The only players in the middle class now are veterans who don’t get the riches they were seeking in free agency and instead sign one-year “prove-it” deals. But they don’t stay in the middle class for long.
“They either end up at a big number or cheap,” Fitzgerald said. “Either way, they never land in the middle.”
ONE MAN’S RULING
Facts are a factor in Brady’s case
A couple of thoughts about the Tom Brady-NFL appeal in New York on Thursday after having a front-row seat to the proceedings:
■ I’ve read and heard several Patriots fans complaining that the three judges spent a lot of time on the facts of the case instead of the process. Indeed, much of the 70-minute hearing focused on Brady destroying his cellphone the morning he was to meet with Ted Wells, the text messages and increased communication between Brady and John Jastremski in the days after the AFC Championship game, and the “compelling, if not overwhelming” evidence of ball tampering, according to Judge Denny Chin.
But if the judges are supposed to determine whether District Judge Richard Berman ruled correctly, or if Roger Goodell’s punishment came from the essence of the league’s CBA, don’t they have to take the facts of the case into account? Don’t the judges need to know what was going through Goodell’s mind when he came up with the four-game punishment? And whether Berman overstepped his bounds?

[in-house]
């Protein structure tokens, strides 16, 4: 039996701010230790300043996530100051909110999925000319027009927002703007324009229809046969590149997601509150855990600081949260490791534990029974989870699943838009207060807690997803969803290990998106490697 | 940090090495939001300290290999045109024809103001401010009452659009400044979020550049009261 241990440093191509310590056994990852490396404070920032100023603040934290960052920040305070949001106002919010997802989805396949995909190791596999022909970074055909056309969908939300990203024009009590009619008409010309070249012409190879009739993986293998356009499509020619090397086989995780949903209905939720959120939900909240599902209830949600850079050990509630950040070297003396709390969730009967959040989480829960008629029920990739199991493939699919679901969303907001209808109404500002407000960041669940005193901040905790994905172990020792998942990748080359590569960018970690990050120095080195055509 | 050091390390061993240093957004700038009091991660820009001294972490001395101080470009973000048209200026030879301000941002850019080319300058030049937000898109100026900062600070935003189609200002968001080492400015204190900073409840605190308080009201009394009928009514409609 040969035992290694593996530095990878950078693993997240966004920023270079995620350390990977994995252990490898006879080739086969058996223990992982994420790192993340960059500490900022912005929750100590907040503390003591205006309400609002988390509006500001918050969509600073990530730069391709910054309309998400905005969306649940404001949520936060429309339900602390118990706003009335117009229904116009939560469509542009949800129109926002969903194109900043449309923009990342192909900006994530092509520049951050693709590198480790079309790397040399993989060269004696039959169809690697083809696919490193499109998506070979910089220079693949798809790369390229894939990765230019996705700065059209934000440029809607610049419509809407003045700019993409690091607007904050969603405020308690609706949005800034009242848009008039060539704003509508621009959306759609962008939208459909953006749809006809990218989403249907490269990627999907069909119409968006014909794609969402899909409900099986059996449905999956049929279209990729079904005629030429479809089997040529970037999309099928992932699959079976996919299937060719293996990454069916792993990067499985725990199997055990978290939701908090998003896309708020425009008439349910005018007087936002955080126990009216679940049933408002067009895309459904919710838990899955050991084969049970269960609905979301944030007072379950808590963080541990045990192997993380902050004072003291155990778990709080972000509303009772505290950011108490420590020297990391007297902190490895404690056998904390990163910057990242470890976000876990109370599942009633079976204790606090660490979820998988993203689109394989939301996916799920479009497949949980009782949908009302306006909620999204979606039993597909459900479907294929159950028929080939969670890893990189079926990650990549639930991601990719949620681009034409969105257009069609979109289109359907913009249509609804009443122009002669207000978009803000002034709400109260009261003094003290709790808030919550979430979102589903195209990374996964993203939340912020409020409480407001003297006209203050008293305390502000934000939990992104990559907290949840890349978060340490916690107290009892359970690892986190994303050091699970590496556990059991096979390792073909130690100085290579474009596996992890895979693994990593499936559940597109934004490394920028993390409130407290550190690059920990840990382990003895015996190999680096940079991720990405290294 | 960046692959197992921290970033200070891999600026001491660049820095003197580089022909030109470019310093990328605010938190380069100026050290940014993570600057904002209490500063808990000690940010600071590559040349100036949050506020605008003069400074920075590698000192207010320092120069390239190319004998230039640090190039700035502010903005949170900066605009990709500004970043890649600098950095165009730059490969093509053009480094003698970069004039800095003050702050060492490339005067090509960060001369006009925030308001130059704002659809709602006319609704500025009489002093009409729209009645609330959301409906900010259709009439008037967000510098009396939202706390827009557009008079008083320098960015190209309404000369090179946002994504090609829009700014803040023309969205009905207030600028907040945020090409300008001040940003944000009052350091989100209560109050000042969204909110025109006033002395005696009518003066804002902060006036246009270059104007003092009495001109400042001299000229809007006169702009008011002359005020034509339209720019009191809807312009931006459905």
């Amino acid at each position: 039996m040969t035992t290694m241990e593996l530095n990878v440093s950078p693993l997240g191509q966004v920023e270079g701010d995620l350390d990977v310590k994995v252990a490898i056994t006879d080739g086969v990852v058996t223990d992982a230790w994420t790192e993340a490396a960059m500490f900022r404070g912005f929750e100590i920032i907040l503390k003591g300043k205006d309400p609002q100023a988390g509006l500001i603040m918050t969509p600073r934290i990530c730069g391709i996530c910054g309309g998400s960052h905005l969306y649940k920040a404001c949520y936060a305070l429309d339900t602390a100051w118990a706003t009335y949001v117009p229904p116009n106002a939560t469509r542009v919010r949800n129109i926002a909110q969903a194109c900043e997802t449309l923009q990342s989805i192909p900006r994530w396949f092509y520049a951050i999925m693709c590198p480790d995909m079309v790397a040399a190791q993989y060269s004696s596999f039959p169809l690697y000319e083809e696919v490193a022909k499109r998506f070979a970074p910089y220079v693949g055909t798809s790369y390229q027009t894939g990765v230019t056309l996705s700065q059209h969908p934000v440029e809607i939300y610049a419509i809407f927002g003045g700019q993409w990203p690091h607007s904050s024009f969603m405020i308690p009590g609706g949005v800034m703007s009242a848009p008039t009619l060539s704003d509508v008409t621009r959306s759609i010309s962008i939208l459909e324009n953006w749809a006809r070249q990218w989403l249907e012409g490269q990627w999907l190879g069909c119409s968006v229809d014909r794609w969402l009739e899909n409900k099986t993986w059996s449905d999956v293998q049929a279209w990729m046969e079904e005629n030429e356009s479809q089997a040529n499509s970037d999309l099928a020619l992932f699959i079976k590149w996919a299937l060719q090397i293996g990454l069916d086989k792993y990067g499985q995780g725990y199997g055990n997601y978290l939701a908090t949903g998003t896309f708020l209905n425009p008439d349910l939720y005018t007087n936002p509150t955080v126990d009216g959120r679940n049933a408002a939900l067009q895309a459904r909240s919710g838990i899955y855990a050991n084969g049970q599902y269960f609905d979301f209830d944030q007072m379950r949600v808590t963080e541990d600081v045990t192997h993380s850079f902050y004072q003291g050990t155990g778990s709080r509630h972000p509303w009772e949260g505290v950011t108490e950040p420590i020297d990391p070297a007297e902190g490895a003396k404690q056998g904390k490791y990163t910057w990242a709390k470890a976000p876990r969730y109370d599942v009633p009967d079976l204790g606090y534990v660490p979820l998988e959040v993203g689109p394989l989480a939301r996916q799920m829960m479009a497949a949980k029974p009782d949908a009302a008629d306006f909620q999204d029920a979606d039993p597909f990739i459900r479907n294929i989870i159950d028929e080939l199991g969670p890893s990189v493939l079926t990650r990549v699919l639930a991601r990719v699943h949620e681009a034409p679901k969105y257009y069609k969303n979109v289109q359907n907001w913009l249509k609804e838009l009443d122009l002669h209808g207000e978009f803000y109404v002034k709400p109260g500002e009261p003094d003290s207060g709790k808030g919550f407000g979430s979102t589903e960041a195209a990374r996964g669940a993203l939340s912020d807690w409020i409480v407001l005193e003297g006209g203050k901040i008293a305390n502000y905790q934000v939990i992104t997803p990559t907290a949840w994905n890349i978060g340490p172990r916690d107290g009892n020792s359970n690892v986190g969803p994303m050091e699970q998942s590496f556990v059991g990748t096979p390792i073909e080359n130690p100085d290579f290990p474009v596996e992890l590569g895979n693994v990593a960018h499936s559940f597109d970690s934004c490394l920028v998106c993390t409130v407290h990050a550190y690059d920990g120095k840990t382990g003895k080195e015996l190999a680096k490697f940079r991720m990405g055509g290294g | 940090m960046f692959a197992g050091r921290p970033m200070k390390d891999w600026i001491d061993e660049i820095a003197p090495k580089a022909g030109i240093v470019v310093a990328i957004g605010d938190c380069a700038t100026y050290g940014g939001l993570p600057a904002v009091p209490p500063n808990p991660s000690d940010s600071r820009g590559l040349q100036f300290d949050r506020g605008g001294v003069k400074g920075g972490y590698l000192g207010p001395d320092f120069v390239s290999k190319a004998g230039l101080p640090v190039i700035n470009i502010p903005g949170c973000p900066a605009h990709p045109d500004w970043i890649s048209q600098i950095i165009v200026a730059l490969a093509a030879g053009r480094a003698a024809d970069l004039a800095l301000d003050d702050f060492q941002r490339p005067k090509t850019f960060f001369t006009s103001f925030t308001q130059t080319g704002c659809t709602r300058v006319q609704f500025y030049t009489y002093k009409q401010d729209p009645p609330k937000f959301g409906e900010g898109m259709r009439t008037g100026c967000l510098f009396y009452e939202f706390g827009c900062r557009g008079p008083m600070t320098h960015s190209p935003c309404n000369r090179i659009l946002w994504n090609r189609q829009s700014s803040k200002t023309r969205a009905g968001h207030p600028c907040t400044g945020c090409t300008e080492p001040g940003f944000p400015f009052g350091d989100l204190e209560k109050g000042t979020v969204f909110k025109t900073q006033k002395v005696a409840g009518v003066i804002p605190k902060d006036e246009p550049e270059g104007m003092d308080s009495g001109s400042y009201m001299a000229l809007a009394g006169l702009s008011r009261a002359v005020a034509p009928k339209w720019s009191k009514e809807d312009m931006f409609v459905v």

■ Thursday wasn’t a great day for Team Brady, but all is certainly not lost. Berman overturned the punishment based on three grounds, and only one was addressed on Thursday — whether Brady received adequate “notice” about the possibility of a suspension for a potential equipment violation, for not fully cooperating with the investigation, and for being “generally aware” of someone else’s wrongdoing.
Judge Barrington D. Parker did not buy the “notice” argument, calling it “hypertechnical.” Judge Robert Katzmann, who did seem to take Brady’s side more than the other judges, still asked aloud, “Where in the CBA does it say if you tamper with game balls and then obstruct, where does it say the only punishment is a fine?”
But the other two grounds were not really addressed, two grounds that speak to the fundamental fairness of Brady’s arbitration on June 23 — that league executive Jeffrey Pash wasn’t made available to testify, and that the league didn’t share all of Wells’s attorney notes. It’s certainly possible for the judges not to agree with Team Brady on the “notice” argument, but to still affirm Berman’s ruling based on the “lack of fundamental fairness” arguments.
Parker, though, didn’t seem to buy that argument, either. “If federal rules applied, you’d have a point,” he told attorney Jeffrey Kessler. “But this is arbitration. It’s casual, down and dirty.”
Some teams will be left wanting